Being a security conscious kind of guy, the first thing that bothered me about my EeePC was the lack of iptables support in the default kernel. I've read through some of the threads that discuss the requirement and whether it is needed or not, and I still would rather have a firewall than not. Since I also intended to install some things that may listen, (sshd, named, who knows what else …) I felt a good firewall would be the best idea. (Networks, and Network Security is also what I do for a living.)
With those thoughts in mind, I set out to recompile the kernel, and get the iptables support. My first attempt followed the kernel rebuild instructions on the wiki. While this produced a working kernel, none of the network drivers worked. I later discovered this is because adding iptables support also requires recompiling the network drivers as well. Long story short, I downloaded the eeepc kernel source, uvcvideo source, and atl2 source from Asus, then downloaded the patched madwifi drivers. I built the kernel on my EeePC using a modified version name (eeepc-sk) so I would not disturb the default kernel or kernel modules. I created the .config using make xconfig from another working linux computer then compiled the kernel and modules on the Eee itself. I then built the atl2 and madwifi drivers. (If you are trying to replicate this, make sure you boot to your new kernel BEFORE you build the atl2 modules, other wise you will over write the installed modules.) Then I compiled the uvcvideo driver for the webcam. Lastly, I copied the asus_acpi.ko module into my modules directory, and now, everything seems to work. (ethernet, wifi, blue fn buttons, sleep, fan, webcam, etc.)
If anyone is interested, I've made a tar file with the kernel, modules, and System.map and uploaded to my web site.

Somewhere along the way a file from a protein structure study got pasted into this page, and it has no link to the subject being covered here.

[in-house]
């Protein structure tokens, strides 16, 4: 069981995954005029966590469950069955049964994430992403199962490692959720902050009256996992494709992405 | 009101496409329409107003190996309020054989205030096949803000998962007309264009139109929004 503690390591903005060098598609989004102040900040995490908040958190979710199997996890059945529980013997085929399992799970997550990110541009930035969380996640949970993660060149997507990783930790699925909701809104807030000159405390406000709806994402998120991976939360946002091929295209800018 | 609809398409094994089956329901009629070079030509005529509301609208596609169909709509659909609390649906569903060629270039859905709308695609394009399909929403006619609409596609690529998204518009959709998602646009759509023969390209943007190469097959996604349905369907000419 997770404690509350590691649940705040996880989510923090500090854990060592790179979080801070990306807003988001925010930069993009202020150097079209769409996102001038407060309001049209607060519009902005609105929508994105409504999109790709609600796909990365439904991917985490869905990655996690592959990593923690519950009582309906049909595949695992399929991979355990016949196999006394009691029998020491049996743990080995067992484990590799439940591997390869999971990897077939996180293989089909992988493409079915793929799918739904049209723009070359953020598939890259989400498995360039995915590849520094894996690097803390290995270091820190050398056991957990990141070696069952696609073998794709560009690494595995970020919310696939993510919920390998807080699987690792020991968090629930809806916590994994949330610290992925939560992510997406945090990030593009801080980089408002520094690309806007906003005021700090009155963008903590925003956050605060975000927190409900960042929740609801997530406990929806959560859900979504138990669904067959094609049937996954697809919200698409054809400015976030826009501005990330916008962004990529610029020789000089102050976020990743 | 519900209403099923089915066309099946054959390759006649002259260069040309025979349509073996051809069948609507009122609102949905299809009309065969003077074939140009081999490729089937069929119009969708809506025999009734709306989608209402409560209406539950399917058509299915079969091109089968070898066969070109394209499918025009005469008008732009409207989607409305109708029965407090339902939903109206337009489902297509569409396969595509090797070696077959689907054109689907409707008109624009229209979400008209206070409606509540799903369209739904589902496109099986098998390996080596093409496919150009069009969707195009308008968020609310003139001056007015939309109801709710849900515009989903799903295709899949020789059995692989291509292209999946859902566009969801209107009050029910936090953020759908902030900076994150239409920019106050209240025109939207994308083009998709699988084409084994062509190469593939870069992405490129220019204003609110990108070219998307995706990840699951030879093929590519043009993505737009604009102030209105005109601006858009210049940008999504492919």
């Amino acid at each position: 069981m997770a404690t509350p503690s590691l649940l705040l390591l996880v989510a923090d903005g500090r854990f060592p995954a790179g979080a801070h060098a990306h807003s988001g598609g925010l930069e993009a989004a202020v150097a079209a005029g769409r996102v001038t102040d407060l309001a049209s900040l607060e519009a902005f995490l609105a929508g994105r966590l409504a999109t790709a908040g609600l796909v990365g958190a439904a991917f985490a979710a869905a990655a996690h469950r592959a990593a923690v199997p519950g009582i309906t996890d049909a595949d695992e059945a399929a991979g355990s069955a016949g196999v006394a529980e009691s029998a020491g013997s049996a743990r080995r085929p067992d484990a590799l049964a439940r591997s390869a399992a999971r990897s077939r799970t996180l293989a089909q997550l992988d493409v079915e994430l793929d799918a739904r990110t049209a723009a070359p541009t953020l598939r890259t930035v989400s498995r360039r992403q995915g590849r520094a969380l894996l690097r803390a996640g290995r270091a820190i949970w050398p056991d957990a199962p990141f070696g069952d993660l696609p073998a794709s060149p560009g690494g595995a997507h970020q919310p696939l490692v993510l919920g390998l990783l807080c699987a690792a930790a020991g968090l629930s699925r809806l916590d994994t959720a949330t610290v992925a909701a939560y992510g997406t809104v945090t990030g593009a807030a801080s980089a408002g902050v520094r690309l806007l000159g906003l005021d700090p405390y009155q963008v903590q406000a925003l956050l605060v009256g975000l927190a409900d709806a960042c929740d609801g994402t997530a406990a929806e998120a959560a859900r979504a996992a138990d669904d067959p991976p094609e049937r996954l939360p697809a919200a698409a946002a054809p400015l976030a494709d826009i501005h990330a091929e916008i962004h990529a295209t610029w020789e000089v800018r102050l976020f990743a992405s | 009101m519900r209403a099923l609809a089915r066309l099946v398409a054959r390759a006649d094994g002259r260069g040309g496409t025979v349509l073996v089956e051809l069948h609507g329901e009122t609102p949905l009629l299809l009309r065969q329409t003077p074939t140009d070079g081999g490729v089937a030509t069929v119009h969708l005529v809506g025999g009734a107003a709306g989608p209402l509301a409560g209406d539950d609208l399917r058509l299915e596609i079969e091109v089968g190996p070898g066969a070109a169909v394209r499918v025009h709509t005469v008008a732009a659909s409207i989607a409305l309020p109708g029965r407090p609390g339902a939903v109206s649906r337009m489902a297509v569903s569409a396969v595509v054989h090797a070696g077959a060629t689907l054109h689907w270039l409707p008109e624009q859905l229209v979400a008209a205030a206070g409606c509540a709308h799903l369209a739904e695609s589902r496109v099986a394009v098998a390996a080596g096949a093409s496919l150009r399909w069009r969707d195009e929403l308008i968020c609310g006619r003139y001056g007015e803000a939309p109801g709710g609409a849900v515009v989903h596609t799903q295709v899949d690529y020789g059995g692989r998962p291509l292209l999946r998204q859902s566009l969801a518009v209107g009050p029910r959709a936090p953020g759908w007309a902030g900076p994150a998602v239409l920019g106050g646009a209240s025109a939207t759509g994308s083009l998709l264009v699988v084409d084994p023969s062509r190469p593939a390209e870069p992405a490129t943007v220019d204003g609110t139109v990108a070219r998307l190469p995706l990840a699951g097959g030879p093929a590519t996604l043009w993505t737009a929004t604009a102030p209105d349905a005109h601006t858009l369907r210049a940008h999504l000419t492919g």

If you are still using the unionfs, you will need to boot to Rescue mode to install the kernel as described here:
If you have already eliminated your unionfs, and you are running with one big partition, you can just cd to / and unpack the archive, then skip down to creating the grub entry.
Be careful with this next step. If you do this wrong several times, you could fill you hard drive…
Before you reboot to Rescue mode, create a directory in your home directory (/home/user/), call it newroot. cd to newroot, and unpack the archive there. Then when you reboot to rescue mode:
mount /dev/sda1 /mnt-system mount /dev/sda2 /mnt-user cd /mnt-user/home/user/newroot cp -r * /mnt-system/''
Note: If you have a 900 model, /home/user is in /dev/sdb1 instead of /dev/sda2. You will need to adapt the above commands as follows to load USB modules to mount this flash drive:
cd /mnt-system/lib/modules/188.8.131.52-eeepc/kernel/drivers/usb/ insmod core/usbcore.ko insmod host/ehci-hcd.ko insmod host/uhci-hcd.ko insmod storage/libusual.ko insmod storage/usb-storage.ko mknod /dev/sdb1 b 8 17 mount /dev/sdb1 /mnt-user
Using vi create an entry in the /boot/grub/menu.lst file that names the new kernel, like so.
title Iptables Support root (0x80,0) kernel /boot/vmlinuz-184.108.40.206-eeepc-sk quiet rw vga=785 irqpoll i8042.noloop=1 root=/dev/sda1 initrd /boot/initramfs-eeepc.img
If you make this entry anything other than the very first entry, you should also comment out the line in menu.lst that starts with “hidemenu” and change the timeout vale from 0 to 2. This will cause the grub menu to show up for 2 seconds allowing you to select the desired kernel.
Once you have booted to the new kernel, you can install any of the many firewall building utilities to create a simple iptables firewall.
Another thing you may want to consider after you get you firewall running is a way to monitor the firewall. Iptables can be created to log packets to syslog. For a good way to use syslog-ng on the eee check out syslog.